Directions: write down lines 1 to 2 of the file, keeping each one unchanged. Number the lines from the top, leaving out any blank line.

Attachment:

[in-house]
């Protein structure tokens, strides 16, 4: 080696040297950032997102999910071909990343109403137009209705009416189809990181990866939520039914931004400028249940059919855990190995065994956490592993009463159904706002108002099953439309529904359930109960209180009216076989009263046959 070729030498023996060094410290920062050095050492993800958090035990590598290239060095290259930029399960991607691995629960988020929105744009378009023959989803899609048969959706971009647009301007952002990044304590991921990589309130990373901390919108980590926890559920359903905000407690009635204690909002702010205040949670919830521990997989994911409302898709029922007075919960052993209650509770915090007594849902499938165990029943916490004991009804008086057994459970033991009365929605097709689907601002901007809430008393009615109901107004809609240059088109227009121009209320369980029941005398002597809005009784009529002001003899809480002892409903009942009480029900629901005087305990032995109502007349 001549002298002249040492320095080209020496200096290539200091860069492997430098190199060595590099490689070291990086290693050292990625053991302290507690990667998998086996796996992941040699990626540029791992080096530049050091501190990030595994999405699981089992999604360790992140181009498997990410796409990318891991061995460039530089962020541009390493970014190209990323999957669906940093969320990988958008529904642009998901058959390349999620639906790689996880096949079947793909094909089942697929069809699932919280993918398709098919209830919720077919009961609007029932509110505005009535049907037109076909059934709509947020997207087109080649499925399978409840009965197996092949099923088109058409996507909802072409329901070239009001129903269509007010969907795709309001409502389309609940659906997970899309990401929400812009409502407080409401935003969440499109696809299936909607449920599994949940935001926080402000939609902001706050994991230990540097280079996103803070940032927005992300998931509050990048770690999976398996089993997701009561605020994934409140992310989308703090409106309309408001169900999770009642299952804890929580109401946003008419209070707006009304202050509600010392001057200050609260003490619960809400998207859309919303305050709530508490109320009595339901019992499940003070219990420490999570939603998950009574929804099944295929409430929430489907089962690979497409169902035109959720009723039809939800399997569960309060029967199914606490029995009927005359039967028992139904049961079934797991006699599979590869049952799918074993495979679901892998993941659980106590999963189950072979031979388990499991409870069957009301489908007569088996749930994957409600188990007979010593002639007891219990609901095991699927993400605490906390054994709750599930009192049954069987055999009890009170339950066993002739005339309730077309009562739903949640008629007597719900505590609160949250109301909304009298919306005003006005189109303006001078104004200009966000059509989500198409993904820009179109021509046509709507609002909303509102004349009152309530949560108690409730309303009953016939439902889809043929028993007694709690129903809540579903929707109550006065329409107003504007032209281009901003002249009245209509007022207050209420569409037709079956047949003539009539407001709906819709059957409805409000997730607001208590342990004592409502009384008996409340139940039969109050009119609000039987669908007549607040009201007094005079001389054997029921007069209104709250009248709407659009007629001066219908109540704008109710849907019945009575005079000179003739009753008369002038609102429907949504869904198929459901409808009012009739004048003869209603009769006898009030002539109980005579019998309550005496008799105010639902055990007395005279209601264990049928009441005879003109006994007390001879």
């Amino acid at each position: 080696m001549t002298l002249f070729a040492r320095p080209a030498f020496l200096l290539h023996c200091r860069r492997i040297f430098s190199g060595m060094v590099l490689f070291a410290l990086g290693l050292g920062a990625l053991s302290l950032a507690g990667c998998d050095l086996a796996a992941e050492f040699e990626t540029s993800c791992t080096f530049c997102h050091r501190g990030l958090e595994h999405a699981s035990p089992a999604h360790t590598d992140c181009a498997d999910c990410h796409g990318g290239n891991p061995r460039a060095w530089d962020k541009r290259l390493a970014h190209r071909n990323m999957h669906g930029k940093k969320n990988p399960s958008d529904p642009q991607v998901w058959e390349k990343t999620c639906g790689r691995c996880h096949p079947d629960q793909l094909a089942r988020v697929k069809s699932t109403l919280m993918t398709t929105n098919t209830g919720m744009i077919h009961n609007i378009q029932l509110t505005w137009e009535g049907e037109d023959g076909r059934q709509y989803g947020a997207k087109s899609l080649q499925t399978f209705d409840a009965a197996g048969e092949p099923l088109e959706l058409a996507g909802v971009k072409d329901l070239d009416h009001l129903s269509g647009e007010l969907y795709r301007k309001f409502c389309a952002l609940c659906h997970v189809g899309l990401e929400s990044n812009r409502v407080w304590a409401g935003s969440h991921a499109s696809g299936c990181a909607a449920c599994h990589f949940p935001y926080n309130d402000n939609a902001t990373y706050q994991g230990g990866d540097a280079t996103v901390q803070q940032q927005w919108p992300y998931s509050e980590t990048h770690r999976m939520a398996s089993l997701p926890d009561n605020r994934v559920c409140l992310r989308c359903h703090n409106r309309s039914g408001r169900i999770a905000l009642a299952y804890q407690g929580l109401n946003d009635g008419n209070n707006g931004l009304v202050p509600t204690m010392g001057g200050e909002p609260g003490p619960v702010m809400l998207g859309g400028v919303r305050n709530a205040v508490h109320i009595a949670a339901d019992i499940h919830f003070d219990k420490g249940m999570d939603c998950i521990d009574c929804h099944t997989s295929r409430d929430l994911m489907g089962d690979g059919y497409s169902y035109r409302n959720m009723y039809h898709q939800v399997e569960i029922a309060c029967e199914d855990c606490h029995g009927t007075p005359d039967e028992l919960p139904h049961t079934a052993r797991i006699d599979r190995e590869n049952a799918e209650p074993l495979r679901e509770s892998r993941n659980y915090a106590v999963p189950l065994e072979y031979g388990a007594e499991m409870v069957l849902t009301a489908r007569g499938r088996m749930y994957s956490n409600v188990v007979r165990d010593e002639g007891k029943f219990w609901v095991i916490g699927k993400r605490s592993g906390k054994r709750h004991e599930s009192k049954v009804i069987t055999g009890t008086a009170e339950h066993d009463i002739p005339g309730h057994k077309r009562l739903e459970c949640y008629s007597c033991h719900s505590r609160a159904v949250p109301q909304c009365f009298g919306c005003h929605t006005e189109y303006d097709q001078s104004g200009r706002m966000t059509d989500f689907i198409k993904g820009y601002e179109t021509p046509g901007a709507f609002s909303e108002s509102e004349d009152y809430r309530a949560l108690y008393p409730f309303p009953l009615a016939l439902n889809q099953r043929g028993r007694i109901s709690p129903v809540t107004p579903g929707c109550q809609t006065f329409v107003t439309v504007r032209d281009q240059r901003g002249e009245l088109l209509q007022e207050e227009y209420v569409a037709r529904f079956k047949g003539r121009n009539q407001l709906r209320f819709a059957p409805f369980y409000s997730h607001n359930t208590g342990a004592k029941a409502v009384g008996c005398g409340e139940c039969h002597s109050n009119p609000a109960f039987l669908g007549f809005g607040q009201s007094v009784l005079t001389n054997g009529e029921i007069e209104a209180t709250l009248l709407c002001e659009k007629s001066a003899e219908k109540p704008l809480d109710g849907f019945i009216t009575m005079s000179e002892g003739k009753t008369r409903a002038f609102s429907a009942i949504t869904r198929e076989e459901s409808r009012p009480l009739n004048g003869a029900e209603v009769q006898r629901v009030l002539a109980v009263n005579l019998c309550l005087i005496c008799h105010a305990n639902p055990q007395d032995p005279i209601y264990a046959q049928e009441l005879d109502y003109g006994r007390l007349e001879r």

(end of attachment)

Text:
[in-house]
């Protein structure tokens, strides 16, 4: 080696040297950032997102999910071909990343109403137009209705009416189809990181990866939520039914931004400028249940059919855990190995065994956490592993009463159904706002108002099953439309529904359930109960209180009216076989009263046959 070729030498023996060094410290920062050095050492993800958090035990590598290239060095290259930029399960991607691995629960988020929105744009378009023959989803899609048969959706971009647009301007952002990044304590991921990589309130990373901390919108980590926890559920359903905000407690009635204690909002702010205040949670919830521990997989994911409302898709029922007075919960052993209650509770915090007594849902499938165990029943916490004991009804008086057994459970033991009365929605097709689907601002901007809430008393009615109901107004809609240059088109227009121009209320369980029941005398002597809005009784009529002001003899809480002892409903009942009480029900629901005087305990032995109502007349 001549002298002249040492320095080209020496200096290539200091860069492997430098190199060595590099490689070291990086290693050292990625053991302290507690990667998998086996796996992941040699990626540029791992080096530049050091501190990030595994999405699981089992999604360790992140181009498997990410796409990318891991061995460039530089962020541009390493970014190209990323999957669906940093969320990988958008529904642009998901058959390349999620639906790689996880096949079947793909094909089942697929069809699932919280993918398709098919209830919720077919009961609007029932509110505005009535049907037109076909059934709509947020997207087109080649499925399978409840009965197996092949099923088109058409996507909802072409329901070239009001129903269509007010969907795709309001409502389309609940659906997970899309990401929400812009409502407080409401935003969440499109696809299936909607449920599994949940935001926080402000939609902001706050994991230990540097280079996103803070940032927005992300998931509050990048770690999976398996089993997701009561605020994934409140992310989308703090409106309309408001169900999770009642299952804890929580109401946003008419209070707006009304202050509600010392001057200050609260003490619960809400998207859309919303305050709530508490109320009595339901019992499940003070219990420490999570939603998950009574929804099944295929409430929430489907089962690979497409169902035109959720009723039809939800399997569960309060029967199914606490029995009927005359039967028992139904049961079934797991006699599979590869049952799918074993495979679901892998993941659980106590999963189950072979031979388990499991409870069957009301489908007569088996749930994957409600188990007979010593002639007891219990609901095991699927993400605490906390054994709750599930009192049954069987055999009890009170339950066993002739005339309730077309009562739903949640008629007597719900505590609160949250109301909304009298919306005003006005189109303006001078104004200009966000059509989500198409993904820009179109021509046509709507609002909303509102004349009152309530949560108690409730309303009953016939439902889809043929028993007694709690129903809540579903929707109550006065329409107003504007032209281009901003002249009245209509007022207050209420569409037709079956047949003539009539407001709906819709059957409805409000997730607001208590342990004592409502009384008996409340139940039969109050009119609000039987669908007549607040009201007094005079001389054997029921007069209104709250009248709407659009007629001066219908109540704008109710849907019945009575005079000179003739009753008369002038609102429907949504869904198929459901409808009012009739004048003869209603009769006898009030002539109980005579019998309550005496008799105010639902055990007395005279209601264990049928009441005879003109006994007390001879």